What are the potential Sources of Racial and Ethnic Disparities in Care in the clinical encounter?
Is it HEALTHCARE PROVIDER PREJUDICE OR BIAS?
come up with a in hospital clinical experience related to the questions above
Potential Sources of Racial and Ethnic Disparities in Clinical Encounters
There are several potential sources of racial and ethnic disparities that can arise in clinical encounters. Some of the key factors include:
Healthcare Provider Prejudice or Bias
One source of disparities is implicit or explicit bias, prejudice, or stereotyping on the part of healthcare providers (Hall et al., 2015). Providers may hold unconscious biases that lead them to spend less time, ask fewer questions, or prescribe different treatment to racial/ethnic minority patients compared to white patients. Providers’ personal attitudes and beliefs about different groups can negatively influence clinical decision-making and the quality of care provided.
Language barriers between providers and patients who do not speak the same primary language is another source of disparities (Jacobs, Chen, Karliner, Agger-Gupta, & Mutha, 2006). Patients who do not fluently speak the language used by their provider may have difficulty understanding diagnoses, treatment plans, or medical instructions. This can lead to worse health outcomes if patients do not fully comprehend their care. Even among patients and providers who speak the same language, cultural differences in communication styles can sometimes cause misunderstandings.
Differences in Patient Preferences
Racial and ethnic minority patients may sometimes receive different treatment than white patients not due to provider bias, but because of cultural differences in patient treatment preferences or health beliefs (Cooper et al., 2003). For example, some minority groups may be more or less likely to prefer certain medical procedures or treatments compared to the general population. When providers are unaware of these cultural differences, it can negatively influence the care provided if it does not align with a patient’s values or preferences.
Underlying social and economic inequalities between racial/ethnic groups are also a fundamental cause of healthcare disparities (Williams & Collins, 1995). Minority groups face higher rates of poverty and lack of health insurance that directly impact access to quality medical care. They may also experience more occupational or environmental hazards that take a toll on health. Even when insurance status and income are comparable, residual socioeconomic disparities persist in influencing health and access to care.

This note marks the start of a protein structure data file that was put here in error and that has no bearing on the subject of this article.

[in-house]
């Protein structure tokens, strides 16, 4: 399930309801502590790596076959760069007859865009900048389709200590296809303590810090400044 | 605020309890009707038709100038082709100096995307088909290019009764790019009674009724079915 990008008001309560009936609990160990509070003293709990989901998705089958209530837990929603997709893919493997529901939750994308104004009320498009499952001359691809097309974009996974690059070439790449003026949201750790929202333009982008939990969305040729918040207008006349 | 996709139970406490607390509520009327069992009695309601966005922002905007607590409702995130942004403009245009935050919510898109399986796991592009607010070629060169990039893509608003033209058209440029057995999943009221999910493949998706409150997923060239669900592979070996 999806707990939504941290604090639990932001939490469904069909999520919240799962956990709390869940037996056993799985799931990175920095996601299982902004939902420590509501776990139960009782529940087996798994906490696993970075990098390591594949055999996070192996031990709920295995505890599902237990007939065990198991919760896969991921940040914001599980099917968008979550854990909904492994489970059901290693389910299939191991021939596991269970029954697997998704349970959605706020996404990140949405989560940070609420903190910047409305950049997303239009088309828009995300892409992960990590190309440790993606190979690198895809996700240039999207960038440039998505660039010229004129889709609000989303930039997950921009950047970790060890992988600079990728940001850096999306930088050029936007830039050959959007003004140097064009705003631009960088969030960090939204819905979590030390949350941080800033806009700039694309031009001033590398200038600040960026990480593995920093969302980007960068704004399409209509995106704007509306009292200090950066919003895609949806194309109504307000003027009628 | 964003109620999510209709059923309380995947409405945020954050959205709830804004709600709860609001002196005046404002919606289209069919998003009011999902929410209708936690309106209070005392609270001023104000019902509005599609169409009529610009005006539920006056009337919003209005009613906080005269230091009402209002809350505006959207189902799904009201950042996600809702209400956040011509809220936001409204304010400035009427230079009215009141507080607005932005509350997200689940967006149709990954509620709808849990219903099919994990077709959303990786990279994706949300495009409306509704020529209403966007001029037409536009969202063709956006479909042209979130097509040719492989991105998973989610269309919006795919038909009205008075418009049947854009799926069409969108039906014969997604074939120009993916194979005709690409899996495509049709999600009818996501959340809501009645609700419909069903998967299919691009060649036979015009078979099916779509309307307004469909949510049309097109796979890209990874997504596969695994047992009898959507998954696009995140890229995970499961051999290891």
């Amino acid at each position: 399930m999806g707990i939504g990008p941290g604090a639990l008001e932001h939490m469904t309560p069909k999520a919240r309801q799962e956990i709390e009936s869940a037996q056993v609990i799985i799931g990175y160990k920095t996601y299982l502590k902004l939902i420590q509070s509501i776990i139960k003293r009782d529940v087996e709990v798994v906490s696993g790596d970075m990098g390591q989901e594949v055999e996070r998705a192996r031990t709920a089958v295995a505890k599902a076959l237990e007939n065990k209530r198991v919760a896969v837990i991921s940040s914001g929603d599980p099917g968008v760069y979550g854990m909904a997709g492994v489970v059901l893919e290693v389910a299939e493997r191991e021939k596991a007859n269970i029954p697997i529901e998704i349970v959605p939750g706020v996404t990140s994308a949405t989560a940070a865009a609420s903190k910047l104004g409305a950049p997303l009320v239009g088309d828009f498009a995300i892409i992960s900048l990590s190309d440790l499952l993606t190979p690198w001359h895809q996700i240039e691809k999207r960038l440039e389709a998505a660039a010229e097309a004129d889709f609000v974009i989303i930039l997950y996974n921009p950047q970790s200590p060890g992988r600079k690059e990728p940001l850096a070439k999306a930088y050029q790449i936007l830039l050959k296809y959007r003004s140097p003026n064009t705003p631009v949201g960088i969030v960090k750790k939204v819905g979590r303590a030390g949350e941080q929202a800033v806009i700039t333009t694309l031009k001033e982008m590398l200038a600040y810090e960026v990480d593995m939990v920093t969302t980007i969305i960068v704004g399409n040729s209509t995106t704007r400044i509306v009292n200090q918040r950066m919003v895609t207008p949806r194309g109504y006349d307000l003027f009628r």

In summary, racial and ethnic disparities in healthcare can stem from a variety of factors at the provider, patient, and systemic levels. Addressing biases in clinical decision-making, improving communication across cultures, increasing awareness of cultural health beliefs, and reducing socioeconomic inequalities may all help to diminish disparities in care experiences and outcomes between minority and white patients.
In-Hospital Clinical Experience Related to Potential Sources of Disparities
During my clinical rotation in an emergency department, I observed an interaction between a provider and a Spanish-speaking Latino patient that seemed to stem from communication barriers. The patient spoke limited English and the provider did not speak Spanish. They were trying to communicate through a phone-based interpreter service, but there were long delays, technical difficulties, and it seemed like important aspects of the history and exam were getting lost in translation. As a result, the provider seemed frustrated and impatient with the patient. This likely compromised the quality of care received by the patient due simply to the language barrier, independent of any bias by the provider. The experience highlights the importance of having multilingual staff or in-person interpreters to avoid such communication-based disparities from occurring.
Jacobs, E. A., Chen, A. H., Karliner, L. S., Agger-Gupta, N., & Mutha, S. (2006). The need for more research on language barriers in health care: a proposed research agenda. The Milbank quarterly, 84(1), 111–133. https://doi.org/10.1111/j.1468-0009.2006.00440.x
Hall, W. J., Chapman, M. V., Lee, K. M., Merino, Y. M., Thomas, T. W., Payne, B. K., Eng, E., Day, S. H., & Coyne, C. (2015). Implicit Racial/Ethnic Bias Among Health Care Professionals and Its Influence on Health Care Outcomes: A Systematic Review. American journal of public health, 105(12), e60–e76. https://doi.org/10.2105/AJPH.2015.302903
Cooper, L. A., Beach, M. C., Johnson, R. L., & Inui, T. S. (2006). Delving below the surface. Understanding how race and ethnicity influence relationships in health care. Journal of general internal medicine, 21(Suppl 1), S21–S27. https://doi.org/10.1111/j.1525-1497.2006.00305.x
Williams, D. R., & Collins, C. (1995). US socioeconomic and racial differences in health: patterns and explanations. Annual review of sociology, 21, 349–386. https://doi.org/10.1146/annurev.so.21.080195.002025